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People talk about orbital angular momentum (OAM) of photons. Is there some physical example that cannot be explained without assuming that photons have non-zero OAM? Does different photons have different values of OAM? If yes, then what determines the value of the value orbital angular momentum carried by individual photons?

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If you read the wikipedia article on orbital angular momentum of light you will see that in the first place it is a classical electromagnetic concept, where the light has a vorticity, i.e. a helical motion around the axis of the vortex.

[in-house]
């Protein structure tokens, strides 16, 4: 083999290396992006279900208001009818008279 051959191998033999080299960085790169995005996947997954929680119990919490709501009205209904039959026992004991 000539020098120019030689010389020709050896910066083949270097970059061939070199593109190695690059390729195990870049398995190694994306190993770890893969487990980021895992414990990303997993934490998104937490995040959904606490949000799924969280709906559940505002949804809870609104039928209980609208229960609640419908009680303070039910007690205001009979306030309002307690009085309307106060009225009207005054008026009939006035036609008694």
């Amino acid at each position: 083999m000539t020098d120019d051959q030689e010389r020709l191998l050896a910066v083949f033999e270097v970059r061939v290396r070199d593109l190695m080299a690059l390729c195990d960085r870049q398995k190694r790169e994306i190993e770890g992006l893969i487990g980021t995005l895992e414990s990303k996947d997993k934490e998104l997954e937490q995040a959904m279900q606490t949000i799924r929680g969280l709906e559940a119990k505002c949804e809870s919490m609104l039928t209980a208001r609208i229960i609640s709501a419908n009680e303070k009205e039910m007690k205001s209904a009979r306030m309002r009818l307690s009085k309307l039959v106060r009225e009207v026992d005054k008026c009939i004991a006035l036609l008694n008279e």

When one goes to the quantum detail of photons one can define an OAM against this classical axis for each photon in this specific classical electromagnetic beam. Thus OAM is not an intrinsic characteristic of photons, but only on photons in special beam distributions, as in the figure:

helical em beam

Different columns show the beam helical structures, phase fronts, and corresponding intensity distributions.

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